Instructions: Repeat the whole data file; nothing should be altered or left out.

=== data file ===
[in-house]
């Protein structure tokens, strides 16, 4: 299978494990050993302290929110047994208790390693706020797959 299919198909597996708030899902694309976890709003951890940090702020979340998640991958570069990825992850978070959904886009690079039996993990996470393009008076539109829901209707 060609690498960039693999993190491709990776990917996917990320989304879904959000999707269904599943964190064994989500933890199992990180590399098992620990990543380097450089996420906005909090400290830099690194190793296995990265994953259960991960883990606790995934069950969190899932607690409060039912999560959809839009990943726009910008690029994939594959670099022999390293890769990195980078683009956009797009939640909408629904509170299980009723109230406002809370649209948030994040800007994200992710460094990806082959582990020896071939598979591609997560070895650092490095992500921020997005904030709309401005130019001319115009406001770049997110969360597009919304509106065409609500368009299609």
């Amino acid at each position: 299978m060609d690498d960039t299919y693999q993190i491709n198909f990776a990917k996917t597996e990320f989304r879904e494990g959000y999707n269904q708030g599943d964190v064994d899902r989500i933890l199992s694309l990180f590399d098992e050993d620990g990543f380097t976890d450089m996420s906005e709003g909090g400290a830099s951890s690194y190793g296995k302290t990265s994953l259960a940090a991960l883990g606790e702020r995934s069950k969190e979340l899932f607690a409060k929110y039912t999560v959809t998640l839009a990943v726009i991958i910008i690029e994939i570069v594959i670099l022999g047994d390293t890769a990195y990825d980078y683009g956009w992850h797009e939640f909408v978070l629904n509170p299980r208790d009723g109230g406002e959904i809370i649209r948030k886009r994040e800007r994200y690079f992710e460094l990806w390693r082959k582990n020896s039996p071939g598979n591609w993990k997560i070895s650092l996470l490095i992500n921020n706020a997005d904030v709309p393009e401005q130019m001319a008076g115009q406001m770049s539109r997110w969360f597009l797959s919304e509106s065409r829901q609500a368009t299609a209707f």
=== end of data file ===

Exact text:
[in-house]
């Protein structure tokens, strides 16, 4: 299978494990050993302290929110047994208790390693706020797959 299919198909597996708030899902694309976890709003951890940090702020979340998640991958570069990825992850978070959904886009690079039996993990996470393009008076539109829901209707 060609690498960039693999993190491709990776990917996917990320989304879904959000999707269904599943964190064994989500933890199992990180590399098992620990990543380097450089996420906005909090400290830099690194190793296995990265994953259960991960883990606790995934069950969190899932607690409060039912999560959809839009990943726009910008690029994939594959670099022999390293890769990195980078683009956009797009939640909408629904509170299980009723109230406002809370649209948030994040800007994200992710460094990806082959582990020896071939598979591609997560070895650092490095992500921020997005904030709309401005130019001319115009406001770049997110969360597009919304509106065409609500368009299609």
């Amino acid at each position: 299978m060609d690498d960039t299919y693999q993190i491709n198909f990776a990917k996917t597996e990320f989304r879904e494990g959000y999707n269904q708030g599943d964190v064994d899902r989500i933890l199992s694309l990180f590399d098992e050993d620990g990543f380097t976890d450089m996420s906005e709003g909090g400290a830099s951890s690194y190793g296995k302290t990265s994953l259960a940090a991960l883990g606790e702020r995934s069950k969190e979340l899932f607690a409060k929110y039912t999560v959809t998640l839009a990943v726009i991958i910008i690029e994939i570069v594959i670099l022999g047994d390293t890769a990195y990825d980078y683009g956009w992850h797009e939640f909408v978070l629904n509170p299980r208790d009723g109230g406002e959904i809370i649209r948030k886009r994040e800007r994200y690079f992710e460094l990806w390693r082959k582990n020896s039996p071939g598979n591609w993990k997560i070895s650092l996470l490095i992500n921020n706020a997005d904030v709309p393009e401005q130019m001319a008076g115009q406001m770049s539109r997110w969360f597009l797959s919304e509106s065409r829901q609500a368009t299609a209707f």